Gender differences in leukemia outcomes based on health care expenditures using estimates from the GLOBOCAN 2020
Archives of Public Health volume 81, Article number: 151 (2023)
Leukemia contributes significantly to the global cancer burden. Due to the importance of evaluating improvements in leukemia outcomes, the current study aimed to examine the variations in mortality-to-incidence ratio (MIR) between genders and association of MIR with the health expenditures in selected countries.
The leukemia incidence and mortality rates were extracted from the GLOBOCAN 2020 database. In total, 56 countries were included based on the data quality reports and the exclusion of missing data. The associations of MIR and changes in MIR over time (\(\updelta\)MIR) with the human development index (HDI), current health expenditure (CHE) per capita, and current health expenditure as a percentage of gross domestic product (CHE/GDP) were investigated using Spearman’s rank correlation coefficient.
In 2020, an estimated 474,519 new cases of leukemia were diagnosed globally, and 311,594 deaths occurred due to the disease. Male patients exhibited a higher incidence and mortality of leukemia compared to females on a global scale. Our analysis revealed that the MIRs were the highest and lowest in Egypt (0.79) and the United States (0.29), respectively. Remarkably, countries with greater HDI, higher CHE per capita, and a higher CHE/GDP tended to have lower MIR in both genders and within gender-specific subgroups. The δMIR demonstrated a significant negative correlation with HDI and CHE per capita, whereas no significant associations were observed among female patients for CHE/GDP. Besides, all three indicators showed trends towards negative correlations with δMIR among males, though these trends were not statistically significant (p>0.05).
Generally, leukemia MIRs tended to be most favorable (i.e., lower) in countries with high HDI and high health expenditure. The gender differences observed in leukemia outcomes may reflect the potential influence of social, material, behavioral, and biological factors.
Text box 1. Contributions to the literature
• Research has illuminated that ASR-based δMIR had positive values in several countries, which may suggest an improvement in detection and management of leukemia outcomes.
• The significant correlation between ASR-based MIR and healthcare evaluation indicators supported the conclusion that there are health care disparities among various countries.
• A gender inequality was evident for the correlation of MIR with CHE per capita and CHE/GDP across countries, confirming the impact of cancer care disparities in the prognosis of leukemia between genders.
Leukemia is a group of cancers that arise from abnormal cells derived from hematopoietic tissues within the body, exhibiting poor differential and aggressiveness . Estimates from GLOBOCAN 2020 indicated that leukemia ranked as the 11th leading cause of cancer-related mortality worldwide, accounting for nearly 4.7% (466,003) of all cancer-related deaths. Besides, leukemia was diagnosed as the 16th most commonly occurring cancer, with over 495,000 new cases reported in 2020 (2.6%) . Examining global trends, gradual decreasing trends were seen for both incidence and related deaths during the period 1990–2019. Nevertheless, it has been noticed that the age-standardized incidence rate (ASIR), age-standardized mortality rate (ASMR), incidence cases, and deaths related to leukemia per year are predicted to rise untill 2030 at the global level [3, 4]. Hence, it is imperative to allocate health resources in order to enhance leukemia prevention and control.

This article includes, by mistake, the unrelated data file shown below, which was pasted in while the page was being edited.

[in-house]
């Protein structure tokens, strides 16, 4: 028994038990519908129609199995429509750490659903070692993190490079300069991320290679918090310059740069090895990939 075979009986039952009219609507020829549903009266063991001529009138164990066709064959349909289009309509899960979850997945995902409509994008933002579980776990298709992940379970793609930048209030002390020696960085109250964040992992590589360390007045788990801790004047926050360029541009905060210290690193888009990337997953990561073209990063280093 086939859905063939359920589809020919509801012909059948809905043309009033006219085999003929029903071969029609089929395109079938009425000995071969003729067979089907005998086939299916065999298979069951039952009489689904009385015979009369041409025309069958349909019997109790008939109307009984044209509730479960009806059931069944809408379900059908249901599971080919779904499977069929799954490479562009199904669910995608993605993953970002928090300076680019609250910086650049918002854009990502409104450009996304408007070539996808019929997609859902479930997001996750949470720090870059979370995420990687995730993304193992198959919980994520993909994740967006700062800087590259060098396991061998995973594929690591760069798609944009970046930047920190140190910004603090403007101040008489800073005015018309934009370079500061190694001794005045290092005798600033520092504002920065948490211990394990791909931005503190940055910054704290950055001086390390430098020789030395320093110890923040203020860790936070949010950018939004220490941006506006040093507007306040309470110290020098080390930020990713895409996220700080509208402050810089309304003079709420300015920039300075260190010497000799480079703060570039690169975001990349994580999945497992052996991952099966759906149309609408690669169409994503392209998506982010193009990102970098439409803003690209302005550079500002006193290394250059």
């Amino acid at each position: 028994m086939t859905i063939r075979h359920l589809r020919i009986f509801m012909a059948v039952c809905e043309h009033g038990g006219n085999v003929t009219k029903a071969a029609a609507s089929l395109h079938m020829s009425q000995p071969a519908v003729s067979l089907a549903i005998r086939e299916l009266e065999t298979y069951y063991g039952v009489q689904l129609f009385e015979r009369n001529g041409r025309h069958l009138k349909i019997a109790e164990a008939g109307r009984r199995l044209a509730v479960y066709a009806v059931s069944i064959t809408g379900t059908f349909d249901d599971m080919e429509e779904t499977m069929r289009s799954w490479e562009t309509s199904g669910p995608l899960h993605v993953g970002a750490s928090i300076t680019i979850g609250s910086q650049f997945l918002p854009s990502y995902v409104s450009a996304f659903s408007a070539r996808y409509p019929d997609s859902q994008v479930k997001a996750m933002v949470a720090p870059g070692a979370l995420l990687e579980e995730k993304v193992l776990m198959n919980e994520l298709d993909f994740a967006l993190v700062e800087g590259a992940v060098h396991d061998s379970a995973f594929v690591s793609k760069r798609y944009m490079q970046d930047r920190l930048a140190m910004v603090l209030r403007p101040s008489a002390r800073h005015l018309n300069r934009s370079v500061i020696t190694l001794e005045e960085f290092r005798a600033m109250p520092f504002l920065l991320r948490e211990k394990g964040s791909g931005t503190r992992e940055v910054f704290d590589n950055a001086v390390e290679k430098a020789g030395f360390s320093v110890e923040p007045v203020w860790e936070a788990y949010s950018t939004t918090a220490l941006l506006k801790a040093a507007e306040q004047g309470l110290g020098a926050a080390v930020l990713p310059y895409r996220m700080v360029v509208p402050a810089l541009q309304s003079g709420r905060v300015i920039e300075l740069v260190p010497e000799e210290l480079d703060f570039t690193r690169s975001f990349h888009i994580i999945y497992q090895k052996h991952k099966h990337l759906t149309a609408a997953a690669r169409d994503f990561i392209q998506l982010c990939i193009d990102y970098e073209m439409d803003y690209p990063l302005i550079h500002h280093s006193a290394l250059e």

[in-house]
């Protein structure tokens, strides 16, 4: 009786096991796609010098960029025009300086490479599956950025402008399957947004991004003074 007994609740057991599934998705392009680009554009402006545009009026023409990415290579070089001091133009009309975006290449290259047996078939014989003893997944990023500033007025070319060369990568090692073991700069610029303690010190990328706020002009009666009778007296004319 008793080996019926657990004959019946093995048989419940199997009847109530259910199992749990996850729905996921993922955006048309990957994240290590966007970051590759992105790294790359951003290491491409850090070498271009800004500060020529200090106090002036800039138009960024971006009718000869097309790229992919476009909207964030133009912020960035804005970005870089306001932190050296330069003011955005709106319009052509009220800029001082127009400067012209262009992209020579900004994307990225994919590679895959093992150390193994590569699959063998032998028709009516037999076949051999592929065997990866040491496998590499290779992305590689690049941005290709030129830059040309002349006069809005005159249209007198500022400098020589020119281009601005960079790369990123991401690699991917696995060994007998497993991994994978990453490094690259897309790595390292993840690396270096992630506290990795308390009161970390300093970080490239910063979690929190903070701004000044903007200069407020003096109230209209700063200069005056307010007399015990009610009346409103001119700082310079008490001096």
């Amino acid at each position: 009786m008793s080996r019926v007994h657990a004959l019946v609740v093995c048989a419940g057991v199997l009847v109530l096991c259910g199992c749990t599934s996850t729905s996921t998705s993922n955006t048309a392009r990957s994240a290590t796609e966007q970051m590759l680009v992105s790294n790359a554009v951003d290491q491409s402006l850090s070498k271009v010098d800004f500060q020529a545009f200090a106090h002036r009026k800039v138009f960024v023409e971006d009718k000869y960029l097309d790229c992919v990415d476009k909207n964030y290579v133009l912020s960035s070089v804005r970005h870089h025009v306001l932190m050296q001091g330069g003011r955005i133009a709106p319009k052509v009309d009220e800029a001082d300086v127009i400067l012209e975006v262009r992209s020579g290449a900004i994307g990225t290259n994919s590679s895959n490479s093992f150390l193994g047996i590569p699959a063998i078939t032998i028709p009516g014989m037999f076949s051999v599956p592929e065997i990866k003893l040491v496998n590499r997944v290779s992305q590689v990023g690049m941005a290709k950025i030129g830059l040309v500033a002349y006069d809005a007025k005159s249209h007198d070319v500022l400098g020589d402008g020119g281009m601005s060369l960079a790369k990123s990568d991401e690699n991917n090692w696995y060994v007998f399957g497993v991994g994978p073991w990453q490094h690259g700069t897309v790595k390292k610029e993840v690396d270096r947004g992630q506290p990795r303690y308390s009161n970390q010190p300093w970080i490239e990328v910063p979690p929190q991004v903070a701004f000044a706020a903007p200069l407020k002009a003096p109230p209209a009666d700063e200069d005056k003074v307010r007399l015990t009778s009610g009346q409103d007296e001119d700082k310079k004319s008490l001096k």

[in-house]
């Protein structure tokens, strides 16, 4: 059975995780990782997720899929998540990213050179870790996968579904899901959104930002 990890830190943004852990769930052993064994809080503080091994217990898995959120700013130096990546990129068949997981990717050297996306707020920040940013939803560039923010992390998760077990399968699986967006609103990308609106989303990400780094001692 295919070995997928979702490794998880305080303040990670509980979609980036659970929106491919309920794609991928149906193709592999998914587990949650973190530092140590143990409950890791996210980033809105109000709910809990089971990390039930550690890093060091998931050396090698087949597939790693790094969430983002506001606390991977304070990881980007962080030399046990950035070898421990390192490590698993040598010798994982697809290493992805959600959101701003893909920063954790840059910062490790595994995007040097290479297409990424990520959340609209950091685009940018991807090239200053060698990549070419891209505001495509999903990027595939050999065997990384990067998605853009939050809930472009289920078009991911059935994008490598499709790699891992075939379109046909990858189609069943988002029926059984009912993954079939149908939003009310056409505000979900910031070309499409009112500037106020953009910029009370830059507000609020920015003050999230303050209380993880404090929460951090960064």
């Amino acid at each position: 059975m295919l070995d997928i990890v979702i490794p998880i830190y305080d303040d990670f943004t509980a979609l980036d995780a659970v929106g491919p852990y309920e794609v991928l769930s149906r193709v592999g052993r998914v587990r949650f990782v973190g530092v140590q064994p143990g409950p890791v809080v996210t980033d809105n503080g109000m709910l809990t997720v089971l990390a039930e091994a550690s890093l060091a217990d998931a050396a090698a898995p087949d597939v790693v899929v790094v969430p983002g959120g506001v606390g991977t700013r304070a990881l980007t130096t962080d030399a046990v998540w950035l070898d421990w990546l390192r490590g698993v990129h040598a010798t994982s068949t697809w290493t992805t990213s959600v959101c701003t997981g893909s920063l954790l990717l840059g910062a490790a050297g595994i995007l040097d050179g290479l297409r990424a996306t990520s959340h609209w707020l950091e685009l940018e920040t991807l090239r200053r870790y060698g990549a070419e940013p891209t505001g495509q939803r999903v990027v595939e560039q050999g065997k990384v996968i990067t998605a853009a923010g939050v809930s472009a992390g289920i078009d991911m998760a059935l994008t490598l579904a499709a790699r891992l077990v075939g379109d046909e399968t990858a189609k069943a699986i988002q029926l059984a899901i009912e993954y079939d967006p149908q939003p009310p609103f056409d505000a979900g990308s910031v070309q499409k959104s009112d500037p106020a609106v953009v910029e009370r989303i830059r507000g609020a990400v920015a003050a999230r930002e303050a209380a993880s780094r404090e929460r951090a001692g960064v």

The incidence and mortality rates of leukemia have varied across regions and countries, which most likely reflect changes and differences in multiple risk factors, disease detection, diagnostic practices, treatment, healthcare infrastructure, disparities in the distribution of cancer cases, and complex etiology [5,6,7,8,9,10,11]. For instance, the ASMR reveled a remarkable downward trend in high-income geographic regions until 2017, while the upward trends were detected in Andean Latin America and East Asia . Furthermore, the decreasing trend in ASIR was most pronounced in low-middle- and middle-sociodemographic index regions from 1990–2019 . These observations confirm the requirement to examine the disparities in leukemia burden and healthcare systems among different nations.
The main clinical outcome for cancer treatment is typically measured by the 5-year survival rate, and partially by the mortality-to-incidence ratio (MIR). The MIR has been identified as a valuable indicator for assessing disparities in cancer screening, healthcare systems quality, and the long-term effectiveness of cancer control and surveillance programs. It's worth noting that some previous epidemiological studies have indicated that the MIR can be applied to determine whether a country experiences higher or lower mortality compared to its incidence. In countries where actual data on cancer survival rates is lacking, it can serve as a useful proxy to reflect relative survival rates among nations [6, 12, 13]. A prior study using the Global Burden of Disease (GBD) 2019 database demonstrated that the decline in leukemia incidence and mortality rates in developed regions was more significant than in developing regions . Nevertheless, there is a scarcity of studies evaluating the progress in leukemia management outcomes over time and its correlation with country-level health disparities.